I'd like to take a sec to touch some of my own skepticism and uncertainty:
There's all this talk about the "centers" - mental, emotional, physical... Each center is an "apparatus" or "mind" that dictates certain functions.
A lot of people have chopped up the centers into various subparts. One system tells you that each center has its own intellect, emotion, and movement. Another system will tell you that the physical center (more often called the "moving center") has three parts: motor, instinct, and sex. Et cetera.
I think this is kinda dodgy and hard to verify, especially since the centers are all working at the same time. If I want a healthy sandwich, is that intellect? emotion? body? a mix of all three, right? so how are these categories useful?
The self is a funhouse mirror - if you go looking into your own mental processes through the lens that there are two centers, God and the Devil, you will be able to recognize your thoughts and behaviors as either belonging to God or the Devil. What you seek so shall you find. So how can any of these divisions be "real"?
What I think is key here is that we're trying to figure out where our thoughts come from.
And through doing that, we're trying to develop something outside of those forces, which can moderate it.
I used to think of emotions as these more or less automatic processes that get in our way. I saw the rational, logical mind is the real self we have to listen to. After all, of all the centers, the intellect seems the most under our control. So isn't that the self?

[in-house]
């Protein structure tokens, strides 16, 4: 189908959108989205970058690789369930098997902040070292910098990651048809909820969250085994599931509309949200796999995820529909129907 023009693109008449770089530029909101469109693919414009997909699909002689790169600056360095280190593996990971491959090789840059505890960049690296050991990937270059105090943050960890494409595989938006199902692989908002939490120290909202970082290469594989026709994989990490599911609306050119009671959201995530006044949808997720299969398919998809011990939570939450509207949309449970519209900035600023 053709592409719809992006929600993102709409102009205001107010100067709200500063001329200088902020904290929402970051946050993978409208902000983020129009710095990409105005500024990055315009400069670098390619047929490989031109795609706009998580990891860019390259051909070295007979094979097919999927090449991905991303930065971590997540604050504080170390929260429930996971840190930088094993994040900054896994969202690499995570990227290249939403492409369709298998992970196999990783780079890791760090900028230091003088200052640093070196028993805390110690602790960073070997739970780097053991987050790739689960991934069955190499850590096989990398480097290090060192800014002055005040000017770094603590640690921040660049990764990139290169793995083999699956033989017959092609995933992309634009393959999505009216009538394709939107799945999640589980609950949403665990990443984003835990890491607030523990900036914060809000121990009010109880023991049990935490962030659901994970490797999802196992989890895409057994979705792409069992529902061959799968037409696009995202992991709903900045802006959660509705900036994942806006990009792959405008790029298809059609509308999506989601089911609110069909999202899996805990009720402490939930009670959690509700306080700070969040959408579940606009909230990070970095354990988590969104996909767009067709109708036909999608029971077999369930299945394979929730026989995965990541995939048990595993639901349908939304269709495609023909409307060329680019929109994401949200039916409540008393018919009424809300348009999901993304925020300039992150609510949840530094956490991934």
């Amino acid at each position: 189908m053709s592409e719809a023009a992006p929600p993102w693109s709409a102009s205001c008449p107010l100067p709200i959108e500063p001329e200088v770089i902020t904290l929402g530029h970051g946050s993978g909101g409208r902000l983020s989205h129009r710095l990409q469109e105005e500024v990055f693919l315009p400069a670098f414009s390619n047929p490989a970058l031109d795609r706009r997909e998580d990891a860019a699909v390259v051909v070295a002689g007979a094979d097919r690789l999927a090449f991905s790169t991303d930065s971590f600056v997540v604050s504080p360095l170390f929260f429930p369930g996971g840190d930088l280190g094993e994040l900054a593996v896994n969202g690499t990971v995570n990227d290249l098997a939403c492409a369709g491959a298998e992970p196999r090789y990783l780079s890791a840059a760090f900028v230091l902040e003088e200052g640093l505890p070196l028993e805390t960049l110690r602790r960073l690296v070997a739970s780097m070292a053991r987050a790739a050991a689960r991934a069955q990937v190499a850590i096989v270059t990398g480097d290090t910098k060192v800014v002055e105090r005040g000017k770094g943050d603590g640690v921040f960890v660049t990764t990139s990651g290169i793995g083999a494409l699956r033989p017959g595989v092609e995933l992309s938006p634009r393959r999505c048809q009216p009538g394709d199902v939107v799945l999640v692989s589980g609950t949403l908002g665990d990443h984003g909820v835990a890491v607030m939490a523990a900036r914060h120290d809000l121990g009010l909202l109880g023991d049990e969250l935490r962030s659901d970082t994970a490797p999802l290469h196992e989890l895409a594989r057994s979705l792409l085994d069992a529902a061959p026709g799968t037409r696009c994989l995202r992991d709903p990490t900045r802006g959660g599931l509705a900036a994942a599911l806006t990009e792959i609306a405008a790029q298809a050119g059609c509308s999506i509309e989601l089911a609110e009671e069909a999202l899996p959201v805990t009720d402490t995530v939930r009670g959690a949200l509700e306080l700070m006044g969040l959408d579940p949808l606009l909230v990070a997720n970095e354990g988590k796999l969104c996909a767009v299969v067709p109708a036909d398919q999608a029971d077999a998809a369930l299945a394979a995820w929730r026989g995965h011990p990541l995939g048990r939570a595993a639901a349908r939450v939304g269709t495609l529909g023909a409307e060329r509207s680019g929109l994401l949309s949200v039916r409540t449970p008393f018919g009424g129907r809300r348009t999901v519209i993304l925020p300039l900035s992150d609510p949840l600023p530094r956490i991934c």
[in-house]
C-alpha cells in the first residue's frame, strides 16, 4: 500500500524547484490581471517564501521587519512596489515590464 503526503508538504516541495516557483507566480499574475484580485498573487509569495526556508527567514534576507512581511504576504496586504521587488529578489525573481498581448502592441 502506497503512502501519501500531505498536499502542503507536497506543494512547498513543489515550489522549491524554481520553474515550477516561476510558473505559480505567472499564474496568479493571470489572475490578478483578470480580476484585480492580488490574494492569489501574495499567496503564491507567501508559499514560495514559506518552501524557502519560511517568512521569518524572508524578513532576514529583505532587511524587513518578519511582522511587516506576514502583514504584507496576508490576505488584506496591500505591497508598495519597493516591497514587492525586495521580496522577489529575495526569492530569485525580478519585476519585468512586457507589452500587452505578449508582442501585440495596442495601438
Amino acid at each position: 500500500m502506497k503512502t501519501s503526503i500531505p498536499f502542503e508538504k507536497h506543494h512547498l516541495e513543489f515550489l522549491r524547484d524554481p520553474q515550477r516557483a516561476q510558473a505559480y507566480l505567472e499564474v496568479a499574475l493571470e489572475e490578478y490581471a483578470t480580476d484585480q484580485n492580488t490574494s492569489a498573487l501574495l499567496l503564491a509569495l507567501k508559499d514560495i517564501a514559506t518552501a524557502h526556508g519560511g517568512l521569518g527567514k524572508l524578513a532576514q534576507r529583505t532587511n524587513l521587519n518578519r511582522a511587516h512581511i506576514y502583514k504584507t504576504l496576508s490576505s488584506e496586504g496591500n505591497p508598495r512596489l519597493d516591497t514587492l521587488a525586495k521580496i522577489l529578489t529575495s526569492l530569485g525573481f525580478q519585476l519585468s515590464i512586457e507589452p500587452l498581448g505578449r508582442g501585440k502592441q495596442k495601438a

But this line of self-observation illuminated to me the ways that my intellect is also mechanical, that it has its own needs which are sometimes in conflict with other parts of me. And if I focus on intellect, I become unbalanced. The consciousness we're working on is something outside of the intellect, something that can moderate it or make room for it as needed by the harmonious, combined self.
My advice would be forget about the source. It's as elusive as to be irrelevant. Might as well be emergence itself. I've written it off as the bit of me I can't look at (although it's fun to try). It's where the looking comes from. A point, not a thing. Models and terminologies are very much subject to the map/territory issue. Be mindful of this and then go exploring. There's a lot of different bits at play, as you've noted. Spend some time watching how they interact. Get to know them. Figure out what you want to do with them. Figure out how.